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Varied, Rich History Marks PSU's 95 Years

(originally posted on The Morning Sun website, Tuesday, September 29, 1998)
As Pittsburg State University, formerly known as Manual Training Normal School of Pittsburg, celebrates its 95th year, the university also marks a varied and rich history.
"The history of (the school)," Russell S. Russ once wrote, "is the history of the evolution of an educational idea."
Russ brought the concept of some form of industrial or manual training into the city schools when he took over the city school superintendency in the fall of 1897.
At that time, the concept of workbenches, tools and sewing machines in schools was foreign to the public and educators alike.
It was not long, however, until the manual training program began to attract favorable attention in Pittsburg and surrounding communities.
State Senator Ebenezer F. Porter, who served for several years as a member of the board of education in Pittsburg, took a keen interest in manual training and was receptive to suggestions from the Social Science Federation of Kansas when it suggested that these subjects be taught in high schools throughout the state.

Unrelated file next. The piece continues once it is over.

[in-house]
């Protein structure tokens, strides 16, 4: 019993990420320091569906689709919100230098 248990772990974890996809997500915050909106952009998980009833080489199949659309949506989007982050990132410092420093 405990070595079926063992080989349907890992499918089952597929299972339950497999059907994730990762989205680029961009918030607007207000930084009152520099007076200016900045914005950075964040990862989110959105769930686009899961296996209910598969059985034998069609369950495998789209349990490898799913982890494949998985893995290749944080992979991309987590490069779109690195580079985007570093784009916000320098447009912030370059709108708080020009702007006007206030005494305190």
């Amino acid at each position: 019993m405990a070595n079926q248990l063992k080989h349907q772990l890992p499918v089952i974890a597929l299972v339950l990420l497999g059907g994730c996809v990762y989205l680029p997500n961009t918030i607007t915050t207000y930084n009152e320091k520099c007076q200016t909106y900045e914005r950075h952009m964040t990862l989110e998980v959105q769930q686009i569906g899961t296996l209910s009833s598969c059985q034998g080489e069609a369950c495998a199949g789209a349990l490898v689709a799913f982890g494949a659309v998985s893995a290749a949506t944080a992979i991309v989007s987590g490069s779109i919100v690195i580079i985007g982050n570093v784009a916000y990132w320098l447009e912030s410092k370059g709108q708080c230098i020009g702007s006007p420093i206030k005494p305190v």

In 1903, Porter drafted a bill mandating such education, which was passed early that year.
At that time there was no institution in Kansas that prepared teachers to teach the manual arts and superintendents and boards of education were suddenly confronted with the problem of finding competent teachers for the new classes.
Russ, who himself had difficulty finding properly trained teachers for the manual arts classes, reasoned that there should be a school that would undertake the task of preparing such teachers.
The committee had a difficult task ahead. The bill for the establishment of the Manual Training Normal School at Pittsburg was bitterly fought by many interests. Other cities wanted state schools and existing state educational institutions were opposed to the measure on the ground that money spent in Pittsburg would be taken from their institutions.
After a long and exhausting battle, victory was won when the bill passed the House of Representatives on Feb. 20, 1903, and was signed by Gov. Willis J. Bailey. The new school was established as an auxiliary of the State Normal School at Emporia and an appropriation of $18,000 was made to pay current expenses and improvements.
The Board of Regents met in Pittsburg on May 2 of 1903 and selected the Central School Building at 5th and Walnut as the first home of the new school. R.S. Russ was chosen principal and Miss Odella Nation was named secretary to the principal and librarian. An appropriation of $300 was made to purchase books.